Govoni, Leonardo, Dellaca, Raffaele L., Penuelas, Oscar, Bellani, Giacomo, Artigas, Antonio, Ferrer, Miquel, Navajas, Daniel, Pedotti, Antonio, Farre, Ramon, (2012). Actual performance of mechanical ventilators in ICU: a multicentric quality control study Medical Devices: Evidence and Research , 5, 111-119

Even if the performance of a given ventilator has been evaluated in the laboratory under very well controlled conditions, inappropriate maintenance and lack of long-term stability and accuracy of the ventilator sensors may lead to ventilation errors in actual clinical practice. The aim of this study was to evaluate the actual performances of ventilators during clinical routines. A resistance (7.69 cmH(2)O/L/s) - elastance (100 mL/cmH(2)O) test lung equipped with pressure, flow, and oxygen concentration sensors was connected to the Y-piece of all the mechanical ventilators available for patients in four intensive care units (ICUs; n = 66). Ventilators were set to volume-controlled ventilation with tidal volume = 600 mL, respiratory rate = 20 breaths/minute, positive end-expiratory pressure (PEEP) = 8 cmH(2)O, and oxygen fraction = 0.5. The signals from the sensors were recorded to compute the ventilation parameters. The average standard deviation and range (min-max) of the ventilatory parameters were the following: inspired tidal volume = 607 36 (530-723) mL, expired tidal volume = 608 36 (530-728) mL, peak pressure = 20.8 2.3 (17.2-25.9) cmH(2)O, respiratory rate = 20.09 0.35 (19.5-21.6) breaths/minute, PEEP = 8.43 0.57 (7.26-10.8) cmH(2)O, oxygen fraction = 0.49 0.014 (0.41-0.53). The more error-prone parameters were the ones related to the measure of flow. In several cases, the actual delivered mechanical ventilation was considerably different from the set one, suggesting the need for improving quality control procedures for these machines.

JTD Keywords: Equipment and supplies, Medical devices, Intravenous, Quality assurance, Health care quality assessment, Ventilator accuracy, Ventilation error

Juanola-Feliu, E., Colomer-Farrarons, J., Miribel-Català , P., Samitier, J., Valls-Pasola, J., (2012). Market challenges facing academic research in commercializing nano-enabled implantable devices for in-vivo biomedical analysis Technovation , 32, (3-4), 193-204

This article reports on the research and development of a cutting-edge biomedical device for continuous in-vivo glucose monitoring. This entirely public-funded process of technological innovation has been conducted at the University of Barcelona within a context of converging technologies involving the fields of medicine, physics, chemistry, biology, telecommunications, electronics and energy. The authors examine the value chain and the market challenges faced by in-vivo implantable biomedical devices based on nanotechnologies. In so doing, they trace the process from the point of applied research to the final integration and commercialization of the product, when the social rate of return from academic research can be estimated. Using a case-study approach, the paper also examines the high-tech activities involved in the development of this nano-enabled device and describes the technology and innovation management process within the value chain conducted in a University-Hospital-Industry-Administration-Citizens framework. Here, nanotechnology is seen to represent a new industrial revolution, boosting the biomedical devices market. Nanosensors may well provide the tools required for investigating biological processes at the cellular level in vivo when embedded into medical devices of small dimensions, using biocompatible materials, and requiring reliable and targeted biosensors, high speed data transfer, safely stored data, and even energy autonomy.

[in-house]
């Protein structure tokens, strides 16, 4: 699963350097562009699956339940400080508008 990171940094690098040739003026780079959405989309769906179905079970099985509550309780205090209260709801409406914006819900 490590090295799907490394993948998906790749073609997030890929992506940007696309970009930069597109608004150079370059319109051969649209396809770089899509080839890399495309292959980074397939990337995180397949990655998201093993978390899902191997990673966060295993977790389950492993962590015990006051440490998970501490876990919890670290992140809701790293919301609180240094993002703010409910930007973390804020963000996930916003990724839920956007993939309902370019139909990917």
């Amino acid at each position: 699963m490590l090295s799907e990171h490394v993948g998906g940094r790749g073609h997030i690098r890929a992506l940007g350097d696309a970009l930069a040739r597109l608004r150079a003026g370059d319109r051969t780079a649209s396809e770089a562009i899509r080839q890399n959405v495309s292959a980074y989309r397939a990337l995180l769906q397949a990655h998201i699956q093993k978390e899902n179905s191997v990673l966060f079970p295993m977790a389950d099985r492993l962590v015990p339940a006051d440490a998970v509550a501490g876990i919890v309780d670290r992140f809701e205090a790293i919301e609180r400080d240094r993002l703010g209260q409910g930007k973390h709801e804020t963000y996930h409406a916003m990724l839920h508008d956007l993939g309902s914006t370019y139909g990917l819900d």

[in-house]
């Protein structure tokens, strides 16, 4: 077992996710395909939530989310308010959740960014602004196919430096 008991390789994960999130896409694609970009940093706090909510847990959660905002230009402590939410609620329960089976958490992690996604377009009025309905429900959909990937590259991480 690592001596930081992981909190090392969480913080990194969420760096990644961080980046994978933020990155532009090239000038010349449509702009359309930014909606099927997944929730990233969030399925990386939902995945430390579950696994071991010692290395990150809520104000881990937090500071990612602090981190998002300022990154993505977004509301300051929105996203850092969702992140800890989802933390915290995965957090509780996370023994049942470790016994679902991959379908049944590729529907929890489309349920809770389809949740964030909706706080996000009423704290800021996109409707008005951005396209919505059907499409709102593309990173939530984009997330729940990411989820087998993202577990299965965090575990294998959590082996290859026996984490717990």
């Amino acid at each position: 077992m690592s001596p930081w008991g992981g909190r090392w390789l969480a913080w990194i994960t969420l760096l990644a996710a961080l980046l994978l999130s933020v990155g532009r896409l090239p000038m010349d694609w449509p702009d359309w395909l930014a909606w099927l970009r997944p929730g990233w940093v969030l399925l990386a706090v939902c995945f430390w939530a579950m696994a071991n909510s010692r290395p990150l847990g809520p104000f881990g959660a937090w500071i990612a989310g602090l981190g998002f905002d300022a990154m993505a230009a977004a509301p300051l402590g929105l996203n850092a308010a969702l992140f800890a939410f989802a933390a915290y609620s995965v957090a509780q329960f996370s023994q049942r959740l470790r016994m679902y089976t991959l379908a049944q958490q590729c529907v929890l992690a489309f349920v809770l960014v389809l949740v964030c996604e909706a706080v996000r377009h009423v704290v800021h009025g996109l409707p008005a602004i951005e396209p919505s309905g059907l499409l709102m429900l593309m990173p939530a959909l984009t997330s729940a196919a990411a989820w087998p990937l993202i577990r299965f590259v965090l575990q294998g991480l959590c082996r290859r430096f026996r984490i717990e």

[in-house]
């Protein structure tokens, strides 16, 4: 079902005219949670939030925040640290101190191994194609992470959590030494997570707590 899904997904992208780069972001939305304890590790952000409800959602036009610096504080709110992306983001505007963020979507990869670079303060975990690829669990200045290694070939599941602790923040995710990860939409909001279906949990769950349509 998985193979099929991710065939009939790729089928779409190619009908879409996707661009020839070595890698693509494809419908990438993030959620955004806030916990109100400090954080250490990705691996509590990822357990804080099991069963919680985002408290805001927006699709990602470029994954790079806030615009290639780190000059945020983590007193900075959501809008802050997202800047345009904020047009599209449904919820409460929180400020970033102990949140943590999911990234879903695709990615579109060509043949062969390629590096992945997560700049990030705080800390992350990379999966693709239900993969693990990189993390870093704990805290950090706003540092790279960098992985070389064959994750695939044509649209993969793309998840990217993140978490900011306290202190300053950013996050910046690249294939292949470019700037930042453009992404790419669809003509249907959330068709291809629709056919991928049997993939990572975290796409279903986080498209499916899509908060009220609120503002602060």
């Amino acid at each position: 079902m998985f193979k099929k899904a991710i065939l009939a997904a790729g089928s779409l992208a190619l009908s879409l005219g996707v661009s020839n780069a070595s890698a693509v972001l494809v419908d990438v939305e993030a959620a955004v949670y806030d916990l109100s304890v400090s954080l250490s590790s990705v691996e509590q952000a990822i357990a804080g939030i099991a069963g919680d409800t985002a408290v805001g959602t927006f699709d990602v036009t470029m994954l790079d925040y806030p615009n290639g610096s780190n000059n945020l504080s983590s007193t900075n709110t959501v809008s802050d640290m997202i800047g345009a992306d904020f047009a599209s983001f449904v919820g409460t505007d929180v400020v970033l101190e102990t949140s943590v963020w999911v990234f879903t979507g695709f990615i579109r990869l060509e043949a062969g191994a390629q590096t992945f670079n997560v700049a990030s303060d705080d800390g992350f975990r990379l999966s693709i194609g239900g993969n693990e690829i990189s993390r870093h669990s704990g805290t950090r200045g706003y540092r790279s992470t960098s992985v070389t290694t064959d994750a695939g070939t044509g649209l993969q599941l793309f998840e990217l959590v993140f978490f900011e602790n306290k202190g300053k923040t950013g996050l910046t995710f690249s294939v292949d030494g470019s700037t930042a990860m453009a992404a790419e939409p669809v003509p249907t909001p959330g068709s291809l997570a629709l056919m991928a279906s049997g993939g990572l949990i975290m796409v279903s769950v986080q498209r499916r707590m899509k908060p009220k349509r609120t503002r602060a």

JTD Keywords: Biomedical device, Diabetes, Innovation management, Nanobiosensor, Nanotechnology, Research commercialization, Technology transfer, Academic research, Applied research, Barcelona, Biocompatible materials, Biological process, Biomedical analysis, Biomedical devices, Cellular levels, Converging technologies, Glucose monitoring, High-speed data transfer, Implantable biomedical devices, Implantable devices, In-vivo, Industrial revolutions, Innovation management, Medical Devices, Nanobiosensor, Rate of return, Research and development, Technological innovation, Value chains, Biological materials, Biomedical engineering, Biosensors, Commerce, Data transfer, Earnings, Engineering education, Glucose, Implants (surgical), Industrial research, Innovation, Medical problems, Nanosensors, Nanotechnology, Technology transfer, Equipment